The Indisputable Benefits of Largely Plant-based Diets By Emeran A. Mayer, MD [caption id="attachment_2785" align="alignleft" width="531"] Photo: Loreto di Cesare[/caption]In a recent US News and World Report on the Healthiest Diets, the Mediterranean diet was selected from 41 competitors as the 2019's best overall diet. It is important to point out that it is the traditional version of Mediterranean diet that stands out in its health-promoting effects. Many changes to this dietary pattern have occurred since it first captured the attention of diet experts in the 1960s, in particular an increase in portion sizes, red meat and animal fat ingredients, and in processed foods. Many areas of Italy do not adhere to the original formulation, with the Parma region being a good example where the famous ham and cheese are synonymous with the region. These changes in the Mediterranean diet in Italy over the last 50 years are reflected in the increase in obesity, type 2 diabetes and metabolic syndrome, with Italian children now having one of the highest obesity rates in the Western world While the choice of the traditional Mediterranean diet as the best overall diet is not surprising to many people following evidence-based dietary recommendations, the report was interesting in terms of the runner ups in the ranking, such as the DASH, MIND, Ornish, Flexitarian and Nordic diets: All these study-supported, health-promoting and disease-fighting diets require the use of minimally processed foods and focus on plant-based products, such as fruits, vegetables, beans, lentils, whole grains, nuts and seeds. Also, these diets do not require the complete elimination of occasional consumption of animal products, or of indulgences like chocolate, or small deserts, making it easier to adhere to them. What is the magic behind the health-promoting effects of these diets? Plant-based foods are the primary source of dietary fiber, which amongst other benefits assures a healthy and diverse gut microbiome, in particular if the source of the different types of fiber is a high variety of plants and vegetables. Plant- based foods are also the primary source for vitamins, antioxidants and polyphenols, the latter coming primarily from dark colored berries, olive oil, coffee, dark chocolate, spices and red wine. The latest research has shown that only a small fraction of these large plant-derived molecules can be absorbed in the small intestine as antioxidants, while the great majority serve as substrate the gut microbiota, so called prebiotics. Once they…

Microbes Adapt to Their New Environment Along with Their Immigrant Hosts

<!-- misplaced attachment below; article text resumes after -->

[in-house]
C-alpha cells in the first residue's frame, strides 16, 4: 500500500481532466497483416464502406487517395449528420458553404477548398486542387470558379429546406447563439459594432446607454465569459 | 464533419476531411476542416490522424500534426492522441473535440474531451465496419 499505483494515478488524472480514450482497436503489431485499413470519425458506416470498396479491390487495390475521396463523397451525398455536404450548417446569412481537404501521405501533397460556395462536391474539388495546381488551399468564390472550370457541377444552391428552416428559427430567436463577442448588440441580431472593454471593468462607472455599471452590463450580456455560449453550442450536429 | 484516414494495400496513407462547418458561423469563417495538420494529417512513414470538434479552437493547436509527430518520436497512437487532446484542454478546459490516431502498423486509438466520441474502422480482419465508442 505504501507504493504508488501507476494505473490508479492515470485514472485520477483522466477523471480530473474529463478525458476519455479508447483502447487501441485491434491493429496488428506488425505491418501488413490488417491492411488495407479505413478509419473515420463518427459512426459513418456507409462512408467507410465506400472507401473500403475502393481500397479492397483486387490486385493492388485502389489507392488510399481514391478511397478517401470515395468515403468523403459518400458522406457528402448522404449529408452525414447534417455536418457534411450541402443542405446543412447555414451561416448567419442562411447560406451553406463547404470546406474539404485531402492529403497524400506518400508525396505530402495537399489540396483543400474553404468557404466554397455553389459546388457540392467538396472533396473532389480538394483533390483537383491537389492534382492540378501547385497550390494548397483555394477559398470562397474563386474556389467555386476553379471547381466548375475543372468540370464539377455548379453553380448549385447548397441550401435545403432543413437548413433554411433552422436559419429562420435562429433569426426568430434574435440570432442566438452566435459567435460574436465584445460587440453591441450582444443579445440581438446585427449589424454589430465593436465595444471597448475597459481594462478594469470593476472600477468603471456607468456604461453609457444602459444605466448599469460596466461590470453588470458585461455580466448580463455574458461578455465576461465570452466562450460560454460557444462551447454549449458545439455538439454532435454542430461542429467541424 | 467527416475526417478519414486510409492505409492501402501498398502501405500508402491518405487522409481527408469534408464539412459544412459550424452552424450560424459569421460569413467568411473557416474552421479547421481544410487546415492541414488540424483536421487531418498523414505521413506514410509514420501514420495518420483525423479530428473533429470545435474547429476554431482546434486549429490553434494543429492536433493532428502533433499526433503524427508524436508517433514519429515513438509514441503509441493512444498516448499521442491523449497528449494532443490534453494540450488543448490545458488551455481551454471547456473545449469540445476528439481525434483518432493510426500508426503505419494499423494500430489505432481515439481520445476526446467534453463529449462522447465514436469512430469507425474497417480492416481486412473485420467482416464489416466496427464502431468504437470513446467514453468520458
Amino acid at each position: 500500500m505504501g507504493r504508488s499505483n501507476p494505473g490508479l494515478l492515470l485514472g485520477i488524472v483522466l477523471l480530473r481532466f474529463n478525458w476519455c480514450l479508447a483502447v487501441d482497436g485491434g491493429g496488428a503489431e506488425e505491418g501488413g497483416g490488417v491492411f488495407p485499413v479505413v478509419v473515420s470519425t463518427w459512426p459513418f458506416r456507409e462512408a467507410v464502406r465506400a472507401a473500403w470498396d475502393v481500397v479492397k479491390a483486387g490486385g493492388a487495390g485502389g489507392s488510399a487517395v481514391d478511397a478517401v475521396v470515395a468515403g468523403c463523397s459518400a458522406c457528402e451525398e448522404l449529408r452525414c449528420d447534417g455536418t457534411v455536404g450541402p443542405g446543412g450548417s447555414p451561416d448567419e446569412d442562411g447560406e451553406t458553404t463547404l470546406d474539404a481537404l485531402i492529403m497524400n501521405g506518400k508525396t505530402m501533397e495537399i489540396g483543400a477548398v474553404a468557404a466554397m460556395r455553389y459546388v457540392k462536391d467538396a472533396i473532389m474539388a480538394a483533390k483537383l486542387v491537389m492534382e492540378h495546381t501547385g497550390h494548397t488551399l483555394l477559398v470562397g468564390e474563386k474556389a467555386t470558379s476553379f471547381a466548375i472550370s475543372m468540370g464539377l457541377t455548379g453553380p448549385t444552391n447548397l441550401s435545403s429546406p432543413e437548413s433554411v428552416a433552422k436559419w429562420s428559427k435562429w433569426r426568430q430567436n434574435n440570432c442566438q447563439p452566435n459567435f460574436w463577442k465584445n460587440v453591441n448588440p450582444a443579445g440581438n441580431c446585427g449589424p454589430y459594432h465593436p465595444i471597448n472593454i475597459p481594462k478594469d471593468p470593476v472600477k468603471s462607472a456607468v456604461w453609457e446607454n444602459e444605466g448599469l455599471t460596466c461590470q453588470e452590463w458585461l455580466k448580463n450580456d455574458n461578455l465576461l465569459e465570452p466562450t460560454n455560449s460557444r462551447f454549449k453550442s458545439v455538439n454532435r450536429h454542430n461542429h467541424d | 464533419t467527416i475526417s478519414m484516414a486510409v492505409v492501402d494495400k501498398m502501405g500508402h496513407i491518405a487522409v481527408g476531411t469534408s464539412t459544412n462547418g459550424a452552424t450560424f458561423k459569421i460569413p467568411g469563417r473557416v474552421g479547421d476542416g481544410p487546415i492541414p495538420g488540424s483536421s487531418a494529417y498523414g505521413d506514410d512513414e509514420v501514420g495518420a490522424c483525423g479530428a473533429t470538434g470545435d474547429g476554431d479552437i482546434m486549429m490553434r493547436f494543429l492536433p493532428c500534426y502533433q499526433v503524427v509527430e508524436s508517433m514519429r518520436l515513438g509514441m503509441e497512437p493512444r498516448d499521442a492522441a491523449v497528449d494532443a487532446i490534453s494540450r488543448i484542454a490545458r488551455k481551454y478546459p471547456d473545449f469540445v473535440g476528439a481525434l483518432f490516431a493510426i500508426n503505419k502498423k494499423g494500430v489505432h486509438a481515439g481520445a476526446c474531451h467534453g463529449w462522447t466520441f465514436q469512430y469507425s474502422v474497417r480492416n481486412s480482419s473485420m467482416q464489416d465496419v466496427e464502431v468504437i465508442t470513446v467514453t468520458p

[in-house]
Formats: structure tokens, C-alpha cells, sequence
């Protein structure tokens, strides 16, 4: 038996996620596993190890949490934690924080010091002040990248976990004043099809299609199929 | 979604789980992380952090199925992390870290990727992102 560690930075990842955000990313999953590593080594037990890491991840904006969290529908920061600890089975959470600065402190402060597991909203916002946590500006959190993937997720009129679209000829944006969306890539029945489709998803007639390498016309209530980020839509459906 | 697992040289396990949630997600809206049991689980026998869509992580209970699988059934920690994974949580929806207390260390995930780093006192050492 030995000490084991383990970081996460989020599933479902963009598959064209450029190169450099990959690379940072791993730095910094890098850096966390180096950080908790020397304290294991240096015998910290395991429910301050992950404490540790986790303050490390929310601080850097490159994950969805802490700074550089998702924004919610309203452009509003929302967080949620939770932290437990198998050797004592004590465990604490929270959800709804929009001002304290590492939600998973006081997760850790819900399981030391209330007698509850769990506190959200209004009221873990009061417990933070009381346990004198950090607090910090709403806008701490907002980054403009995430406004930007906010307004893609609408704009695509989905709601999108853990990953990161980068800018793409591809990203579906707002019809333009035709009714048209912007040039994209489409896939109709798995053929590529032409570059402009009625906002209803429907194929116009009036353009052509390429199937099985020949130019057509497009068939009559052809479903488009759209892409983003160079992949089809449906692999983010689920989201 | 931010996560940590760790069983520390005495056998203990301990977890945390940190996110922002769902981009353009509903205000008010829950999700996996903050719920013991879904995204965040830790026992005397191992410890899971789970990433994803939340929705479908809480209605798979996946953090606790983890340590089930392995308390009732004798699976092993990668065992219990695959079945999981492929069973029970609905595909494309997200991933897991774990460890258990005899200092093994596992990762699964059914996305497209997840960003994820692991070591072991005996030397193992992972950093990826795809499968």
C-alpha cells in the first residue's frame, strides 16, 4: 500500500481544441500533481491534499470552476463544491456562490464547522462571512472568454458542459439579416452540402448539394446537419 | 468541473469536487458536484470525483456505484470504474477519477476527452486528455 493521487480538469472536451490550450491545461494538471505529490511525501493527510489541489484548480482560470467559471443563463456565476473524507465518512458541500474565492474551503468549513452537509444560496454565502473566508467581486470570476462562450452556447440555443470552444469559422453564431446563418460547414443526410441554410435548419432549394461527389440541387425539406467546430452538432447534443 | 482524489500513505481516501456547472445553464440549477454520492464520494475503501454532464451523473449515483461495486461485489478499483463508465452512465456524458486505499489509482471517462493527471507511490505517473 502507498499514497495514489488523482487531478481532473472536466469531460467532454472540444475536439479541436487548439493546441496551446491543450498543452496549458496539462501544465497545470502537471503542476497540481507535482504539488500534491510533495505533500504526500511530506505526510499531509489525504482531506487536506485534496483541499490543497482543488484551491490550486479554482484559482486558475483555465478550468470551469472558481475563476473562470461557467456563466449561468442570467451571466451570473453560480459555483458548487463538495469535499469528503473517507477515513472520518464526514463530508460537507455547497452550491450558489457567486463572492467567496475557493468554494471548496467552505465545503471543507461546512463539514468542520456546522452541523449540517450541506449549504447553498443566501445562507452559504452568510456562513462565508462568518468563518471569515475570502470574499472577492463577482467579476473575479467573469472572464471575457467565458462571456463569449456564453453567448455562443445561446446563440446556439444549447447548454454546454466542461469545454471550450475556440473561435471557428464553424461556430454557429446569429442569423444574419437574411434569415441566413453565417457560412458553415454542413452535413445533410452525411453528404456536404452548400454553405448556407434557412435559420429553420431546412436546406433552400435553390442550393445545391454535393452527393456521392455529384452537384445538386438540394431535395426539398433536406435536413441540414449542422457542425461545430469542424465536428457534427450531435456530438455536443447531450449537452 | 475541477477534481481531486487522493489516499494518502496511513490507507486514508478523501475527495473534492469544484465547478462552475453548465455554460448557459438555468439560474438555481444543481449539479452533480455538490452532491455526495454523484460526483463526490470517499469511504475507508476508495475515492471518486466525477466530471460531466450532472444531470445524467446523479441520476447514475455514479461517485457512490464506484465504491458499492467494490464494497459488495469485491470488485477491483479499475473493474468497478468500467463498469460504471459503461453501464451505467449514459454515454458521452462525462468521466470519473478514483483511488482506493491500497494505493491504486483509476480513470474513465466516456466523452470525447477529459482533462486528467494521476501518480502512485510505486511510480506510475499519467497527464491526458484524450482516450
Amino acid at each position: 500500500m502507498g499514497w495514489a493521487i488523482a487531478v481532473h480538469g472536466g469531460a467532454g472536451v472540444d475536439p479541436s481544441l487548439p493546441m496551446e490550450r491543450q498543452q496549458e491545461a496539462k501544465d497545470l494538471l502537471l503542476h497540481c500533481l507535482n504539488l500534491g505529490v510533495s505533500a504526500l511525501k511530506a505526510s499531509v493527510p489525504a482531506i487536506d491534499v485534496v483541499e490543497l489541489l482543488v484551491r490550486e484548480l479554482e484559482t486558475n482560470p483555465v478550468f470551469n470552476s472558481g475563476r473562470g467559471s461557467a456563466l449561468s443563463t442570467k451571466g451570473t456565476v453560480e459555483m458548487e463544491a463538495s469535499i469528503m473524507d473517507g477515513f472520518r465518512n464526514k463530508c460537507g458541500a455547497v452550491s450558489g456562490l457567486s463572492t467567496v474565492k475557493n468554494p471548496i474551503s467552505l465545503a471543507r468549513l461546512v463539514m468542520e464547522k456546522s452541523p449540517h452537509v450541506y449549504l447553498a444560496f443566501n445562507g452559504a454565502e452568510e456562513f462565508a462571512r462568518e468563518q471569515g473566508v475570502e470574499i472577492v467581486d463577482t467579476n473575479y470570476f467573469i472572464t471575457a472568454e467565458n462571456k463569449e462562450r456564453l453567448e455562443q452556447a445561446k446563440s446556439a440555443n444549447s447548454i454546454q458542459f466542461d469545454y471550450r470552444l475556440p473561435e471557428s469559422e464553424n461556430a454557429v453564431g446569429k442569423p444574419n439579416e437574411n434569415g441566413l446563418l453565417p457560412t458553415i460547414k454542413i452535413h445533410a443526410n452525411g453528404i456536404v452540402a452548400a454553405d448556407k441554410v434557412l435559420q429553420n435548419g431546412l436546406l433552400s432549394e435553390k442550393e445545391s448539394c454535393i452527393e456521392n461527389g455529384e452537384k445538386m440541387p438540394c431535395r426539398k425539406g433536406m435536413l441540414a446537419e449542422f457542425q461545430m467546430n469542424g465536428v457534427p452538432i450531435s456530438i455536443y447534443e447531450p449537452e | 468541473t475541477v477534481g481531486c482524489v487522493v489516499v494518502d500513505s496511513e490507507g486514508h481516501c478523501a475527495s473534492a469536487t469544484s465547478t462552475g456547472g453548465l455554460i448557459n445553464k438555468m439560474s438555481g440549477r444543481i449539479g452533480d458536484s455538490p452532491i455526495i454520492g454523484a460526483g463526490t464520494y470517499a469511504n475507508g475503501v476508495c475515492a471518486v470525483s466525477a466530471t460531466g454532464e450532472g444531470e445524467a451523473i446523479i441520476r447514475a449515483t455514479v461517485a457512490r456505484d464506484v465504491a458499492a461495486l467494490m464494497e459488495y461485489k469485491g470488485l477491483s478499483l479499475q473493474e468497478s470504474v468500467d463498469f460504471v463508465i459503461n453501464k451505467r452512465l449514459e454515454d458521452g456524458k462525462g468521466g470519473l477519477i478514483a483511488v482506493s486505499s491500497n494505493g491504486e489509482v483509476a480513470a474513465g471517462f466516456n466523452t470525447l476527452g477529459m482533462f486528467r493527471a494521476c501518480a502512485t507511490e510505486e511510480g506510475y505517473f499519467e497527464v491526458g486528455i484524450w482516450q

Microbes Adapt to Their New Environment Along with Their Immigrant Hosts By Emeran A. Mayer, MD A recent article published by Dan Knights’ group at the University of Minnesota and reported in the journal Cell reports that gut microbial composition and diversity changed within months in immigrants from rural Asian environments to the US. The authors’ key findings were: Immigration to the US from rural regions in Asia is associated with loss of gut microbial species, diversity and loss of bacterial enzymes associated with plant fiber degradation Bacteroides strains displaced fiber-digesting Prevotella strains according to time spent in the USA Loss of diversity increased with obesity and was compounded across generations “People began to lose their native microbes almost immediately after arriving in the U.S.,” Knights said when interviewed by The Washington Post. “The loss of diversity was quite pronounced: Just coming to the USA, just living in the USA, was associated with a loss of about 15 percent of microbiome diversity.” Interestingly, the children of immigrants had another 5 to 10 percent loss of diversity. Knights and his colleagues examined the relative abundance and diversity of gut microbes and their gene content in stool samples from more than 500 immigrant women from rural areas in Asia, the Hmong and Karen people. To get a snapshot before and after arrival in the US, researchers also took microbiome samples from 19 Karen women before their departure and after their arrival. The scientists compared all of these microbiomes with those of 36 European Americans born in the United States. The dominant species in the gut of immigrants changed from strains of a group of bacteria called Prevotella to a group called Bacteroides. The genus Prevotella belongs to the taxa Bacteroidites which together with the taxa Firmicutes makes up the majority of gut microbes in the human GI tract. Similar differences in gut microbial taxa between the remnants of hunter gatherer populations in Africa (Hadza) and South America (Yanomami), and populations living in industrialized countries, in particular in North America, Europe and Australia have previously been described (Smits et al. Science 357, 2017; De Filippo, PNAS 2010). Industrialized populations have microbiotas that are dominated by Bacterioidites, whereas traditional populations across the African, Asian, and South American continents, which include a range of lifestyles from rural agriculturalists to hunter gatherers, have microbiotas that are in part distinguished by their abundances of Prevotella taxa, just…